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Their in-house SH21 movement has been the basis of a number of wonderful releases for Christopher Ward since its release last June. The very first watch to house it was the C9 5-day, which I reviewed here. A gorgeous watch, but too big for many at 43mm in diameter. This has led to the release of this watch, which is exactly the same in every way – apart from the size. It’s a much more respectable 40mm, which fits the classic / dress watch category to a tee. Because it’s so similar, I won’t go into too much detail with this review – so please feel free to have a read of the 43mm review here.

The 40mm version will cost you the same as the 43mm – that being £1375 (not sure why, although I think it’s more of a case of the 43mm version being dropped in price from £1500). So currently, you can get either for the same price. Really then, it’s down to whether you prefer to get more for your money or just prefer larger watches, or a watch that fits the dress code a little better.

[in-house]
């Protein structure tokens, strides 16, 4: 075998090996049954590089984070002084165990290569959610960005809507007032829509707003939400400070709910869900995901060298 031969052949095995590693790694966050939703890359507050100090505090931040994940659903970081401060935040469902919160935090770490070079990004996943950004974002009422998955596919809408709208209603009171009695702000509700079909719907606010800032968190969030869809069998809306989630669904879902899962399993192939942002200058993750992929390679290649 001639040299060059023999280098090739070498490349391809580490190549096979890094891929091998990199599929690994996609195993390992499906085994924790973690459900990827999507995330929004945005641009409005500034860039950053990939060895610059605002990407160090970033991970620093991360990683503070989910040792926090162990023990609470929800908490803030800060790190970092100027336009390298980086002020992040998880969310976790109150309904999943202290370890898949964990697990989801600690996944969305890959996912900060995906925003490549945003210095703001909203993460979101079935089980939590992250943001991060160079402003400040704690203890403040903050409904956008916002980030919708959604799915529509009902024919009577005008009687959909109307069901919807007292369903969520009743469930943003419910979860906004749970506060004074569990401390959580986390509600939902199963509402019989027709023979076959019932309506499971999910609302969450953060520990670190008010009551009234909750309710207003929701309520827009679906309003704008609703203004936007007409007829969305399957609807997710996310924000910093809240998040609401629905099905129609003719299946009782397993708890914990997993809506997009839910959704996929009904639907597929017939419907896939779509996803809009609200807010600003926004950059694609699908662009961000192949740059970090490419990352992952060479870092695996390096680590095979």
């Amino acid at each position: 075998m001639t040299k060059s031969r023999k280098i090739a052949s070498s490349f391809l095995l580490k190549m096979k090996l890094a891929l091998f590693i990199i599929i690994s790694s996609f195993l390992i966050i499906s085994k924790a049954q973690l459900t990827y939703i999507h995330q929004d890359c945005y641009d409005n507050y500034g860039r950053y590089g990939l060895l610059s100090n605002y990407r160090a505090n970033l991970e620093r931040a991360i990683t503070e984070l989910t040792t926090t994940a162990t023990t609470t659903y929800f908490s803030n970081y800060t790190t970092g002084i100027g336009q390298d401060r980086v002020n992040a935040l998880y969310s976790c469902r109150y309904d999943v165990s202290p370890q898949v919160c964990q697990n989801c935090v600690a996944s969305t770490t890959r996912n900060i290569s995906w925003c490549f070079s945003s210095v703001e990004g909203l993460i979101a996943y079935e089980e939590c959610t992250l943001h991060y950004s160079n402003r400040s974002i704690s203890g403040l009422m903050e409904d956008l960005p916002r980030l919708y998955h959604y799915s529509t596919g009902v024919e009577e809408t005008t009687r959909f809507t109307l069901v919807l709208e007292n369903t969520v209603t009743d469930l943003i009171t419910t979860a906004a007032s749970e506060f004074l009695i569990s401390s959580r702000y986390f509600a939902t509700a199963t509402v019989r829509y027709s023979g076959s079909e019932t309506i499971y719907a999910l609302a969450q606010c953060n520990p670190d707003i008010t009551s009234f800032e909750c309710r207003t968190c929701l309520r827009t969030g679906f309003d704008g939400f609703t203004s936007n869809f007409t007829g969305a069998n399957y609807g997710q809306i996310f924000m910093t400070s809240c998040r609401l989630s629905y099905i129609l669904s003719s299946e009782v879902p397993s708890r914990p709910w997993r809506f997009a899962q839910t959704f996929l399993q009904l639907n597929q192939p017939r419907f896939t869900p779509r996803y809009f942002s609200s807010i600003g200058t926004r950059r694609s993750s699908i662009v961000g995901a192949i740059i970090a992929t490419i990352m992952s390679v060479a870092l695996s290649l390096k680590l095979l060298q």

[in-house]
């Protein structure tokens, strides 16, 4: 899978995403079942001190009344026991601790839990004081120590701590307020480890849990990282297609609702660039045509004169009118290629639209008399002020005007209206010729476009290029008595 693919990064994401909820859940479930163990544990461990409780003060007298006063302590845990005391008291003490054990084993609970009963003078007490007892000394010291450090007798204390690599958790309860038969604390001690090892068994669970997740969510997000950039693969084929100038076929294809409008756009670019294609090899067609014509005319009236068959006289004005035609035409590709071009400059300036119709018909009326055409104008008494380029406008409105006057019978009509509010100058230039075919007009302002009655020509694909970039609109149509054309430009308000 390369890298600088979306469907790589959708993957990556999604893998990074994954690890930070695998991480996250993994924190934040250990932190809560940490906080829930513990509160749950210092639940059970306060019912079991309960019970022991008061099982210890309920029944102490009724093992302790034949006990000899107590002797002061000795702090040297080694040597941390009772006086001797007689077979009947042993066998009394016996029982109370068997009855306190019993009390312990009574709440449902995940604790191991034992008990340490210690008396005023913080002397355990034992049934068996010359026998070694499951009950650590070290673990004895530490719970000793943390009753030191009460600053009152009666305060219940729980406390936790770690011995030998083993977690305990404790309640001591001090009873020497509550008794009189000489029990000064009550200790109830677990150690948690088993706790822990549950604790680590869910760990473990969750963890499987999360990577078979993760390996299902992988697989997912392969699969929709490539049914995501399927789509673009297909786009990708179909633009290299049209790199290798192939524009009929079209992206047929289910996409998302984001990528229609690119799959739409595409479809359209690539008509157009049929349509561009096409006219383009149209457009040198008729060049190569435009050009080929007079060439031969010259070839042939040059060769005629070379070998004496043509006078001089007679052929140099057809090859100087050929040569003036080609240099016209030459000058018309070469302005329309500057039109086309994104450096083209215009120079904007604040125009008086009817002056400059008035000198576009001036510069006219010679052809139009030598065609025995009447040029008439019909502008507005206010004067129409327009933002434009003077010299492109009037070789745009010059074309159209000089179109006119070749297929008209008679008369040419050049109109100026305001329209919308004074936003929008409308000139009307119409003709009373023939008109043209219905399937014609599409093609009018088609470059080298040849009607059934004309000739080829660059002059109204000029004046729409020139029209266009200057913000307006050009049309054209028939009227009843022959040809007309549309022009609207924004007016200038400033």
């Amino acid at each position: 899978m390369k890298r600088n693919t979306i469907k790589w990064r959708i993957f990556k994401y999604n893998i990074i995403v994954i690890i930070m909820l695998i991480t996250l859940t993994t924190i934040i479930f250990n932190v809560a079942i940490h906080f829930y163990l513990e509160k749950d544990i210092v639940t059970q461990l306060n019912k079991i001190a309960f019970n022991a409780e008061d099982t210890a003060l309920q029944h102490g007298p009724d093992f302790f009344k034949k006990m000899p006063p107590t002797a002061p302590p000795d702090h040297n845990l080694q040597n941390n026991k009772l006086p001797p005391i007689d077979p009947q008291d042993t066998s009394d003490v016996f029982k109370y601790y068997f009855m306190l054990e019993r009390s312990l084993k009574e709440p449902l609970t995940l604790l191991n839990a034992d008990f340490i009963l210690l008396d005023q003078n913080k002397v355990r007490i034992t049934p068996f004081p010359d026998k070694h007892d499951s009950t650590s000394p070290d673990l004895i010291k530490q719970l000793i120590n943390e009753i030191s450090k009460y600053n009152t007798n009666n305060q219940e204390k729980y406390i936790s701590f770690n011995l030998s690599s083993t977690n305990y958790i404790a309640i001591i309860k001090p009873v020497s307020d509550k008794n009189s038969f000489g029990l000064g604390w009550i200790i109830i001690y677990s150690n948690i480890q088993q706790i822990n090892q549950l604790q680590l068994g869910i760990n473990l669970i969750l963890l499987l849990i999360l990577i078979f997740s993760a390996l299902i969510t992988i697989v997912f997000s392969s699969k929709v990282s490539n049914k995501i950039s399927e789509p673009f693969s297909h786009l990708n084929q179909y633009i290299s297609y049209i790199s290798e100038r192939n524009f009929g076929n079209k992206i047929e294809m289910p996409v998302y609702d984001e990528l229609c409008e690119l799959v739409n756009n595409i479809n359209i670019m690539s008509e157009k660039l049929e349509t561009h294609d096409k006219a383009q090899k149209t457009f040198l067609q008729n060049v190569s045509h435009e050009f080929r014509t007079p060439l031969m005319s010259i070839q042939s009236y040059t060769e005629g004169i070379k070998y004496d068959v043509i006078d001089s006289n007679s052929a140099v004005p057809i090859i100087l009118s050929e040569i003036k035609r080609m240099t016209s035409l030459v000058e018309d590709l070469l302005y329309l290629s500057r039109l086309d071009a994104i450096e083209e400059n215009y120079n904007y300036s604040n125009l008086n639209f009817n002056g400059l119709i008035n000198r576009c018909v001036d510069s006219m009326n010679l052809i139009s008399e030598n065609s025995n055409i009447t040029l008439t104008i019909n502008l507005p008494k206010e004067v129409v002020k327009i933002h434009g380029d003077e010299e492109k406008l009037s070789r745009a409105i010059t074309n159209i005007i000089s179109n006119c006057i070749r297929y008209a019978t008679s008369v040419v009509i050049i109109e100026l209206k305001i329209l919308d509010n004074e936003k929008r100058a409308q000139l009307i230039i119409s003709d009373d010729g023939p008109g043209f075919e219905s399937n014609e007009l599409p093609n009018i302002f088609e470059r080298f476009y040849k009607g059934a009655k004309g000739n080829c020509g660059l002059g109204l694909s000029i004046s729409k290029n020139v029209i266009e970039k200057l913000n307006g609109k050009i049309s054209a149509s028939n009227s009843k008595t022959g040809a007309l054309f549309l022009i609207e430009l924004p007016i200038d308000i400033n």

The case

The case size is obviously the basis between these two versions of the C9 5-Day. The 40mm version weighs 96g, with a 48.5mm lug to lug length and a height of 13.45mm. This is the same height as the 43mm, and has a proportional 3mm less lug to lug length. The same height, yet smaller diameter makes the 40mm a little on the dumpy side, as some feel that it’s a little too deep for a dress watch. With the 43mm, at least the larger diameter could mask the height a little bit more. Personally, I can get along with this height fine, and it doesn’t cause any problems whilst wearing a shirt or suit.

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The case is flawlessly machined and finished, with brushed sides and a mirror-like polished top and bottom.